Normally reserved, bordering on soft-spoken, Troy Andersen shouted in exhilaration the first day of fall camp.

He was happy to be back, not only on the field but at arguably his natural position, the one he was recruited for and one he desired to return to.

Andersen is back and thriving at strong-side linebacker, a presence that instantly bolsters the position group and elevates Montana State’s defense.

When the all-American quarterback was asked during the offseason what position he wanted to play, his decision was simple.

He was happy to wherever to play the team needed him, the same answer he’s given since he began his career. He said he was raised with a team-first mentality. So if the team needed him at quarterback, where he rushed for 1,412 yards on 206 carries, constantly taking hit after hit while trying to carry his team to the FCS playoffs, he was ready for another season of it.

But if it were up to him, he wanted to play linebacker. Bobcats head coach Jeff Choate felt little hesitation moving the 6-foot-4, 228-pound junior to defense.

“He transcends a lot of the game,” Choate said. “It’ll be fun to see how he produces and plays.”

Andersen can only shift positions so frequently and seamlessly because of his intelligence and his ability to rapidly retain concepts and schemes.

MSU linebacker Daniel Hardy feels Andersen’s been playing in MSU’s defense for years, not months. Most players need eight to 12 repetitions of a drill or play to grasp it, Choate said. Andersen only needs one or two.

Andersen’s rapid learning helped gain new defensive coordinator Kane Ioane’s trust. When Andersen’s on defense, Ioane knows his one-on-one matchup is handled.

“That’s how Troy does things. He’s going to take advantage of every opportunity,” Ioane said. “And now getting to go out there and actually physically do things, it’s really easy for him because of how well he can prepare on the mental side as far as when he got out there during the fall.”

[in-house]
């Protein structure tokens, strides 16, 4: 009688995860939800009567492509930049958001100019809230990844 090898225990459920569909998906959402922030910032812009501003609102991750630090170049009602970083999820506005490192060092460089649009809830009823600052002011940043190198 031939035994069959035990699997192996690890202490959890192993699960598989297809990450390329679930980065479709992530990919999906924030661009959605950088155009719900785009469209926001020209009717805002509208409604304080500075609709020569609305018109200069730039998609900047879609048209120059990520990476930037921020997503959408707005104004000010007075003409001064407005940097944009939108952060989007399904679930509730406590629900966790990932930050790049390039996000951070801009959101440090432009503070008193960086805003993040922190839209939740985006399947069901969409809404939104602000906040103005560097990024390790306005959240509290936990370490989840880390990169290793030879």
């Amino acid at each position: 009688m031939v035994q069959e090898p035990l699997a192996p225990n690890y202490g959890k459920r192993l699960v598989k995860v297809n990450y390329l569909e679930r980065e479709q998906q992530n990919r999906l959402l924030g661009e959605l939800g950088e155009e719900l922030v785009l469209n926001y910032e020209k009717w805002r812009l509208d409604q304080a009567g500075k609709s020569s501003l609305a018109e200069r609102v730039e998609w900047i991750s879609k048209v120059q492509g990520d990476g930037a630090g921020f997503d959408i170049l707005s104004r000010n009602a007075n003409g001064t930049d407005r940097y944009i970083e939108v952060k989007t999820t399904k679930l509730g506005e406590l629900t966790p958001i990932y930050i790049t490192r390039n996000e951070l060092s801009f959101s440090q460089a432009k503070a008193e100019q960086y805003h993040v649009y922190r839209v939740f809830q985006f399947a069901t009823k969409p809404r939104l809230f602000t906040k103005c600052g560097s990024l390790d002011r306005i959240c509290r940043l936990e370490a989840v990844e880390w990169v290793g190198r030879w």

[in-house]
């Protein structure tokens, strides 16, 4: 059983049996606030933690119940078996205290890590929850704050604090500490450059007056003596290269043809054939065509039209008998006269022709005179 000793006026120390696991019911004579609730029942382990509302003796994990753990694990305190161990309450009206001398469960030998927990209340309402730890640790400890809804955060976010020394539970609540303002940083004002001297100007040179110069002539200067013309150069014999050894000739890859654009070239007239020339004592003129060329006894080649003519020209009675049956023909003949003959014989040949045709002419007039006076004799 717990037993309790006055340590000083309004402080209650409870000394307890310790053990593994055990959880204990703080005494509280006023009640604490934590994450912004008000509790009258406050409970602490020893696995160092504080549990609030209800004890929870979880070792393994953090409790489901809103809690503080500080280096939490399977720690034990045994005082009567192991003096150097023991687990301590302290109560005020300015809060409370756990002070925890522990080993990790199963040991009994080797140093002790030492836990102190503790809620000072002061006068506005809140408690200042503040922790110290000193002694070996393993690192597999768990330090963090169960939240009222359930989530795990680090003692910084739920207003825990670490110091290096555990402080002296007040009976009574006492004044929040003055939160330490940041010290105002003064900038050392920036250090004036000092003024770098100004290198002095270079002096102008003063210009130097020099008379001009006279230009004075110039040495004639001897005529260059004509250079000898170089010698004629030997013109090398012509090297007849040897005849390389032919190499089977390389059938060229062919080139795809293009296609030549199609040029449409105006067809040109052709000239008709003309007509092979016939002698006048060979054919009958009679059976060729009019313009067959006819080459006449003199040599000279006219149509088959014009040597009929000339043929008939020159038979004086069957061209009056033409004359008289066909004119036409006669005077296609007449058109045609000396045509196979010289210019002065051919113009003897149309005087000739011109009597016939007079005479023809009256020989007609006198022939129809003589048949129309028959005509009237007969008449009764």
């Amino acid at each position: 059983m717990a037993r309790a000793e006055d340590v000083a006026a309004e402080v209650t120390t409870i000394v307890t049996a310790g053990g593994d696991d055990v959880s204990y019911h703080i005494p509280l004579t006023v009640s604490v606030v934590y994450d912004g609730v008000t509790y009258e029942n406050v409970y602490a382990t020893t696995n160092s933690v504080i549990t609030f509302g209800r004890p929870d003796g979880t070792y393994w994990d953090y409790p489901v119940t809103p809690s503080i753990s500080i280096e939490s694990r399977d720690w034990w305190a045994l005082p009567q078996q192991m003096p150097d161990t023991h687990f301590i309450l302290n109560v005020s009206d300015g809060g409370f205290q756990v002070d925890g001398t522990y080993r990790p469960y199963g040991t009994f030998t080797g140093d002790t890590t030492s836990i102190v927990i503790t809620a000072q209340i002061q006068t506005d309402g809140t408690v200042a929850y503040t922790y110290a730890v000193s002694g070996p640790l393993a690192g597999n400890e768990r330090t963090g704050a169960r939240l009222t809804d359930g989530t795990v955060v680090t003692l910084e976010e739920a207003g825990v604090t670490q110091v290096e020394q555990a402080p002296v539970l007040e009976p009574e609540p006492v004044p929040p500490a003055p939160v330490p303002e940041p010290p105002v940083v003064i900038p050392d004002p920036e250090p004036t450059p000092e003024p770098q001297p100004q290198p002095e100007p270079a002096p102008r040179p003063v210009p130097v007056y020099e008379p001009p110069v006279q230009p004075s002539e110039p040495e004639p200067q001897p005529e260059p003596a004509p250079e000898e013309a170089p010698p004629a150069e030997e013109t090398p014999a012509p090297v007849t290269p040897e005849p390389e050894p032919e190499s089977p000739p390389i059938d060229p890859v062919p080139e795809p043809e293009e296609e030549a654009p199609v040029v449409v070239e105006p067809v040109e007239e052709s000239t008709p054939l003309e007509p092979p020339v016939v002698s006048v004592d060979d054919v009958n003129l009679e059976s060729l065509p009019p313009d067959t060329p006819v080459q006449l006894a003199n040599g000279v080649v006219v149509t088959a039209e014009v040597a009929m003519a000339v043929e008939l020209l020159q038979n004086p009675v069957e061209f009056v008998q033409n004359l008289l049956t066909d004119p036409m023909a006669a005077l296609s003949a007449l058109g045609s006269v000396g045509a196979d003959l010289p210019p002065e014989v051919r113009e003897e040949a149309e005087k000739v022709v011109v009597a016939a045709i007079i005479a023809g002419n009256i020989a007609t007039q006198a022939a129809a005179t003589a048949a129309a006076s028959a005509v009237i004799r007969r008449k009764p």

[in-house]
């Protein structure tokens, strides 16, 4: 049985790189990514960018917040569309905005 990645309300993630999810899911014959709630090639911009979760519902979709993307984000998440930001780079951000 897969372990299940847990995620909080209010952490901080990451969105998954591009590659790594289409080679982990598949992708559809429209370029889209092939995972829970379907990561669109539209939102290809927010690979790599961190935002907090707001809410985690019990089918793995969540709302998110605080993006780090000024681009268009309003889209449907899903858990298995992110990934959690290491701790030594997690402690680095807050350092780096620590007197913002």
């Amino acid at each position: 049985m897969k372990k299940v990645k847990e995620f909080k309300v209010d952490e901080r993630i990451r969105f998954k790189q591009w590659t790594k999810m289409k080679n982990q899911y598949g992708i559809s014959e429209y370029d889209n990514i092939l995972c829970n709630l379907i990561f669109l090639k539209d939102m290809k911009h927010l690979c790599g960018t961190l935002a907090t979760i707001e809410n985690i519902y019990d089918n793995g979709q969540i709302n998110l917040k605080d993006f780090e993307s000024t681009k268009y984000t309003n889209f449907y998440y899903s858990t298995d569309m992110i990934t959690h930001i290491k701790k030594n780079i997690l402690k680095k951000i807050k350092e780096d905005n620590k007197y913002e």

Choate told linebackers and assistant head coach Bobby Daly, when Daly interviewed for his job, that Andersen was moving to linebacker. Having game planned against him when coaching at Idaho, Daly considered it a perk to the job.

Not only does Andersen listen to instruction, Daly’s noticed, but he emphasizes details in his preparation. That’s all on top of his physical skills.

“He just adds length, speed, athleticism, smarts,” Daly said. “You go down the list of characteristics you want from a football player on the defensive side of the ball, he checks all those boxes. I can’t really say one bad thing about the kid to be honest.”

But Andersen isn’t finished with offense. He’s taken snaps behind center and at running back this fall camp, and Choate said last winter he has Andersen down for about 10 touches per game. Choate hinted he could especially play a role in redzone packages and third downs as a bruising type of ball carrier. Choate even mentioned Andersen could return kicks as well.

“Troy’s going to be giving it to (opponents) from both sides of the ball,” Hardy said, “so have fun with that.”

Choate still wants to balance Andersen’s workload so he doesn’t take the same punishment as last season. But Andersen enjoys the idea of a few offensive wrinkles defenses have to prepare for.

“You could throw Troy in at all 11 positions if you needed to,” MSU linebacker Josh Hill said. “He can basically do anything you want him to do, and I think holding down outside backer, flying around and making a lot of plays for us, he’s smart, physical and has a good nose for the ball. Everybody has seen he’s just a really good football player.”

Does he miss anything from playing on offense full time?

“Man, I don’t know. Scoring is fun, I guess,” Andersen said with a smile. “But other than that, not really.”

Colton Pool can be reached at or 406-582-2690. Follow him on Twitter @CPoolReporter.